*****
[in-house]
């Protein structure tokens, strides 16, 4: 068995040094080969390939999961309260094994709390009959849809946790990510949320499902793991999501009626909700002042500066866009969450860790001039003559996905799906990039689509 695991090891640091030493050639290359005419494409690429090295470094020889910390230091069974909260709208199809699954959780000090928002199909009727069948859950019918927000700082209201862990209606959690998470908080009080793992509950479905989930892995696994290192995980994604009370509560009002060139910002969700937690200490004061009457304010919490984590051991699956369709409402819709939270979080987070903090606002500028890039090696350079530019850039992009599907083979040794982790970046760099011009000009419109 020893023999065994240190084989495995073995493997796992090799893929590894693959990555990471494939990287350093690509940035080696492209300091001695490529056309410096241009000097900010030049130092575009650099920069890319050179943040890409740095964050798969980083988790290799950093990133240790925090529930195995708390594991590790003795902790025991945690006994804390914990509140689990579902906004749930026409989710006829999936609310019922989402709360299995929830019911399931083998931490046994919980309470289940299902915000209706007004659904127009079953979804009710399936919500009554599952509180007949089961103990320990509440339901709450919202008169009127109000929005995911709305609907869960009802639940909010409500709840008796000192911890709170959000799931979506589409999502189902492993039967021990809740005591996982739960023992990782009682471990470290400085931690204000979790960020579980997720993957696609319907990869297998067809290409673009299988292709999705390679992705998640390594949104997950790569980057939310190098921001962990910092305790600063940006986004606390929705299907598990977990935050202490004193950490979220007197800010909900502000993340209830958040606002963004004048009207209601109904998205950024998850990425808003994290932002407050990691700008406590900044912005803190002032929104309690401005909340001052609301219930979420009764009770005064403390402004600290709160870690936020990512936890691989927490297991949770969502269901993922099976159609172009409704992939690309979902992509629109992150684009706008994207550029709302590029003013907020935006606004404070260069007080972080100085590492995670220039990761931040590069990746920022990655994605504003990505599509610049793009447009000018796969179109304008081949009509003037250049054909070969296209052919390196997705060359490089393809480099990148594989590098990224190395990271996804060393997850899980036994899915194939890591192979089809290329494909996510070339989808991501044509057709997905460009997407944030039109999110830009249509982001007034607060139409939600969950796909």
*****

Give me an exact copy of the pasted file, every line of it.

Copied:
[in-house]
């Protein structure tokens, strides 16, 4: 068995040094080969390939999961309260094994709390009959849809946790990510949320499902793991999501009626909700002042500066866009969450860790001039003559996905799906990039689509 695991090891640091030493050639290359005419494409690429090295470094020889910390230091069974909260709208199809699954959780000090928002199909009727069948859950019918927000700082209201862990209606959690998470908080009080793992509950479905989930892995696994290192995980994604009370509560009002060139910002969700937690200490004061009457304010919490984590051991699956369709409402819709939270979080987070903090606002500028890039090696350079530019850039992009599907083979040794982790970046760099011009000009419109 020893023999065994240190084989495995073995493997796992090799893929590894693959990555990471494939990287350093690509940035080696492209300091001695490529056309410096241009000097900010030049130092575009650099920069890319050179943040890409740095964050798969980083988790290799950093990133240790925090529930195995708390594991590790003795902790025991945690006994804390914990509140689990579902906004749930026409989710006829999936609310019922989402709360299995929830019911399931083998931490046994919980309470289940299902915000209706007004659904127009079953979804009710399936919500009554599952509180007949089961103990320990509440339901709450919202008169009127109000929005995911709305609907869960009802639940909010409500709840008796000192911890709170959000799931979506589409999502189902492993039967021990809740005591996982739960023992990782009682471990470290400085931690204000979790960020579980997720993957696609319907990869297998067809290409673009299988292709999705390679992705998640390594949104997950790569980057939310190098921001962990910092305790600063940006986004606390929705299907598990977990935050202490004193950490979220007197800010909900502000993340209830958040606002963004004048009207209601109904998205950024998850990425808003994290932002407050990691700008406590900044912005803190002032929104309690401005909340001052609301219930979420009764009770005064403390402004600290709160870690936020990512936890691989927490297991949770969502269901993922099976159609172009409704992939690309979902992509629109992150684009706008994207550029709302590029003013907020935006606004404070260069007080972080100085590492995670220039990761931040590069990746920022990655994605504003990505599509610049793009447009000018796969179109304008081949009509003037250049054909070969296209052919390196997705060359490089393809480099990148594989590098990224190395990271996804060393997850899980036994899915194939890591192979089809290329494909996510070339989808991501044509057709997905460009997407944030039109999110830009249509982001007034607060139409939600969950796909």